Creating the vanguard
Posted by aogThursday, 25 September 2003 at 19:17 TrackBack Ping URL
Over in The Corner there is a mention about how modern day politics have changed because of the conversion of parties from broad based organizations staffed mostly by citizens to narrow, single issue organizations controlled by professionals.
This has to do with the rise of a huge class of educated professionals, they fraying of local communities, and even with the movement of women into the workforce. (Women used to supply much of the drive to grass roots volunteer organizations.) It also has to do with the fact that many traditional grass roots associations were organized along sexual or religious lines that many now see as discriminatory.
To this should be added the not small effect of campaign “finance” reform and other election laws. If it takes a professional to stay out of jail while being involved in politics, naturally politically active groups will tend to be controlled and run by only the hard core political junkies. An average group of citizens who tried to get involved in an election would almost certainly end up broke from fines or in jail. It seems to me that this might be an influence as well.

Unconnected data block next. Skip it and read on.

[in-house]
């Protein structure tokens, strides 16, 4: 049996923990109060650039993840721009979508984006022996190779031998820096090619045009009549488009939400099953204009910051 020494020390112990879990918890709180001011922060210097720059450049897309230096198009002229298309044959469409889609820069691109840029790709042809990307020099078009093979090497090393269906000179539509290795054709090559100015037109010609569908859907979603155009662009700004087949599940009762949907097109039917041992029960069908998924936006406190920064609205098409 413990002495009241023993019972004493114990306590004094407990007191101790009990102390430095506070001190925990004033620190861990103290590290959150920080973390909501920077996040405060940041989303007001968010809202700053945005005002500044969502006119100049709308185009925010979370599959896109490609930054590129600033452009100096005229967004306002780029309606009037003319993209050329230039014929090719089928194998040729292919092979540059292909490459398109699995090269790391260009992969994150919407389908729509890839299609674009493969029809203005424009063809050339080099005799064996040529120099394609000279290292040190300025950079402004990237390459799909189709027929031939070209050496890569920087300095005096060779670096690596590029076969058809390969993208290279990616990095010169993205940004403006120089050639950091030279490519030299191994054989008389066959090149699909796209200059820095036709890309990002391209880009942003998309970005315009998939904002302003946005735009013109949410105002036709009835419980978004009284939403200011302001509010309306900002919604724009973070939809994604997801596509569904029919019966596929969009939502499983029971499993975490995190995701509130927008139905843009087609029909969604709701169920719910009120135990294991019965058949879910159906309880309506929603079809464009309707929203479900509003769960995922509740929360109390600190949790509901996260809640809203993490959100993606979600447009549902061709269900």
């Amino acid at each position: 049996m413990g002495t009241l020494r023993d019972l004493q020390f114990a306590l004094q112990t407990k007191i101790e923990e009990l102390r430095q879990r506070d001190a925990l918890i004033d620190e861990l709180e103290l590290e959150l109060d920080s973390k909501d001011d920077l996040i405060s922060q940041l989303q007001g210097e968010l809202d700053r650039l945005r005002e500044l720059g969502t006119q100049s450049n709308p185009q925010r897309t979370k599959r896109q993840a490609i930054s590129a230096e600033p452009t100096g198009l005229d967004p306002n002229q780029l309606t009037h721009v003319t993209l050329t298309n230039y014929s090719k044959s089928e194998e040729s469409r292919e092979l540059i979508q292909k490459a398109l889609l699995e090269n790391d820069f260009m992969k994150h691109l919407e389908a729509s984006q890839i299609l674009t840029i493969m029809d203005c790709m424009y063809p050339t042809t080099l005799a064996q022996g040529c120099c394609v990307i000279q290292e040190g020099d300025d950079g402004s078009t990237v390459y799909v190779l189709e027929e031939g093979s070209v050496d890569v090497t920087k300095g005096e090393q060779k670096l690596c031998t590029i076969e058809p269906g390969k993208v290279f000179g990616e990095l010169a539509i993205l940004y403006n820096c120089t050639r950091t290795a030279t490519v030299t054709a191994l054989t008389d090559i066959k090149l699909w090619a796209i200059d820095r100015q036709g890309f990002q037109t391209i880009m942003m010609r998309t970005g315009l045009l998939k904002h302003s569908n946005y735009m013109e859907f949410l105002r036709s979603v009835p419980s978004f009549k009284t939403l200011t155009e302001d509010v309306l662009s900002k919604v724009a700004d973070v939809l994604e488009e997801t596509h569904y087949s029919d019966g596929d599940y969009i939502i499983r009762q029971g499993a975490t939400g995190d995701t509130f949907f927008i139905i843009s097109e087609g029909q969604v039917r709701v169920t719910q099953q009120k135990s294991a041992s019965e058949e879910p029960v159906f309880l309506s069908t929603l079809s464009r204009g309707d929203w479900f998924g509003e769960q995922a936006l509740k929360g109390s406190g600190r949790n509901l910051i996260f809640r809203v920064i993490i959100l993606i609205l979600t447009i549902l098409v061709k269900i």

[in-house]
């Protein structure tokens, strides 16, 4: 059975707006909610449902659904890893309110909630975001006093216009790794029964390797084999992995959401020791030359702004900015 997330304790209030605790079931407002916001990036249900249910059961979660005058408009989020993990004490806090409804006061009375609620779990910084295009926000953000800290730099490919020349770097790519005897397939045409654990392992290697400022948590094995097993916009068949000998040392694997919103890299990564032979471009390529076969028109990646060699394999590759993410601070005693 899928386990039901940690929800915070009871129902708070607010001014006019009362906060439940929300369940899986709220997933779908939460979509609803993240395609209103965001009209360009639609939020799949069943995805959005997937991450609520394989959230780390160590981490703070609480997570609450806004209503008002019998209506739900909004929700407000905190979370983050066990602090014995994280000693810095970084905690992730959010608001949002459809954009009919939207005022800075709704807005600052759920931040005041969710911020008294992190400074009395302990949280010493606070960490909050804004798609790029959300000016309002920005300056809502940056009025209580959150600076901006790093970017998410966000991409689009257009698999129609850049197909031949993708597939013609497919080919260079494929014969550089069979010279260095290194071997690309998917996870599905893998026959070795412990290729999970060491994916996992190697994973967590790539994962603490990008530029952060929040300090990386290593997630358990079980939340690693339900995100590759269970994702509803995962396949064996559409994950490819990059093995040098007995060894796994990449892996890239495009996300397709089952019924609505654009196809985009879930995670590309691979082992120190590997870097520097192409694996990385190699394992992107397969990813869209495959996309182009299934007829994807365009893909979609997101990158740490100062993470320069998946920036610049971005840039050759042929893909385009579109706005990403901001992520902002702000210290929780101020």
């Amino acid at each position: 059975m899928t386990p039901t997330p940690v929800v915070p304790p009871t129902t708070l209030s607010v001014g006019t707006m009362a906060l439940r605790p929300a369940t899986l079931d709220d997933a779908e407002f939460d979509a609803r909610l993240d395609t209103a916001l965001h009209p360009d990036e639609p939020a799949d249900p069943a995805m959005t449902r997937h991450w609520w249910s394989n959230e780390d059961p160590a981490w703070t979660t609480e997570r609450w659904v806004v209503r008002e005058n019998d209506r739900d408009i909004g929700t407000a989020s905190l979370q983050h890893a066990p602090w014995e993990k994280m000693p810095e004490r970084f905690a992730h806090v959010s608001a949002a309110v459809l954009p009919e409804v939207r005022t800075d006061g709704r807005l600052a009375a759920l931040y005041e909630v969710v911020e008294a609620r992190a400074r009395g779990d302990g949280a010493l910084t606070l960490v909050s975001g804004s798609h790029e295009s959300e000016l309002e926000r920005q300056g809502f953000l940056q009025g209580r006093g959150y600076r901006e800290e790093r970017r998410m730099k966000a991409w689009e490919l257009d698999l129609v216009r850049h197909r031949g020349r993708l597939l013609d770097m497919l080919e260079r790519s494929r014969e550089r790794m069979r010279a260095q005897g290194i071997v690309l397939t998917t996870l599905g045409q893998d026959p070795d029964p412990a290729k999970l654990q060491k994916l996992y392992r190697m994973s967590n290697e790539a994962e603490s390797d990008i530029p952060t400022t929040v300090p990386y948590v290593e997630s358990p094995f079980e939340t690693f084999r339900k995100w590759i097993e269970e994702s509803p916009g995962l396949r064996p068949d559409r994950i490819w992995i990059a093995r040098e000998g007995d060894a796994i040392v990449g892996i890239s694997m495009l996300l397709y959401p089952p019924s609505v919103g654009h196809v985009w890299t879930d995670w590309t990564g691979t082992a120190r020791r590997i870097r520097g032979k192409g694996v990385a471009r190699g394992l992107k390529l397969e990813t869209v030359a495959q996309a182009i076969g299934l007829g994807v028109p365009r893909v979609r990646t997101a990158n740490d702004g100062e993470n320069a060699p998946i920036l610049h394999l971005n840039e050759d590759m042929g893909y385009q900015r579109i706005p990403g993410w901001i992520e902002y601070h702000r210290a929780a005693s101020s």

One wonders if this isn’t part of the reasons the Left is supportive of election law. I frequently get the idea that the Left, despite its “activist citizen” rhetoric, considers politics too important to leave to the unenlightened masses. The state to which political parties are evolving is completely consistent with this world view - a mass of contributors and bodies directed by a small, elite vanguard of the enlightened, just like a government should be. That doesn’t seem like a coincidence to me.